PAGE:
Ordering New England Style Clam Chowder at a restaurant is an irresistible temptation for me. I always have to try it because everyone makes it a little different. My most common complaint is the lack of clams in many restaurant clam chowders, so I prepare my own whenever I have some extra cream on hand. My recipe balances the generous portion of clams with a satisfying amount of potatoes and clam juice to provide a briny flavor to this cream-based chowder. Steamed fresh clams can replace the canned clams if you have time or want to bring this recipe to the next level.
There are countless varieties of clam chowder - the most popular of which are called New England Style and Manhattan Style. Technically, Manhattan is in New England and Manhattan style is popular throughout the southern New England region. In any case, the label New England Style now means that the chowder has a cream or dairy base while Manhattan Style refers to a tomato base. The a brief Google search reveals that the terms Maine style (heavy cream), Rhode Island style (light cream / soupy), Oregon style (extremely thick), Yorktown style (containing beer or ale), and Southern style (more vegetables and spices with some Worcestershire sauce) are also used - but I have yet to see them served in a restaurant. Of course, some restaurants' New England Style clam chowders seem to fit the description of Oregon or Rhode Island style.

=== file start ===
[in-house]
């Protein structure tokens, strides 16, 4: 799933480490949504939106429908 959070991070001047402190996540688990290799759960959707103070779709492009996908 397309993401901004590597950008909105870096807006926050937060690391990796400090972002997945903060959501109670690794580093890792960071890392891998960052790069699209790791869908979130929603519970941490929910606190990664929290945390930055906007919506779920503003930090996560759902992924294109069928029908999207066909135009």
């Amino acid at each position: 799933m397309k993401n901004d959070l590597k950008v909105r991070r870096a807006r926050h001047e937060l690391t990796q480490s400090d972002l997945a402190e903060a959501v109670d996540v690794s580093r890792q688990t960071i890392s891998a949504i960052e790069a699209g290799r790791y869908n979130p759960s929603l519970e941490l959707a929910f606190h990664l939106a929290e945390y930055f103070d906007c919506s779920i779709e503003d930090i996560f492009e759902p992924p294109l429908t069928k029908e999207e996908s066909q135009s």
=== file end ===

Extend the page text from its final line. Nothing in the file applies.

Classic New England Style Clam Chowder begins with salt pork, but since I live in California, I've started with the West Coast classic: bacon (this time in the form of bacon grease). But first, let's take a look at what other ingredients we'll need.
Begin with one pound of diced russet potatoes (about one large potato) and 1/2 cup onion (about 1/2 medium onion). You'll also need a tablespoon of all-purpose flour and two tablespoons of bacon grease. [IMG]
Drain the clams from two 10-ounce cans of clams (preferably canned in water, salt water, or broth - not oil). After draining, both cans should yield about a total of 10 ounces of clam meat. Also, prepare 8 ounces of clam juice. The flavor is better if you use bottled clam juice instead of the liquid the clams are packaged in, but if clam juice is unavailable, reserve 8 ounces of the liquid from the cans. [IMG]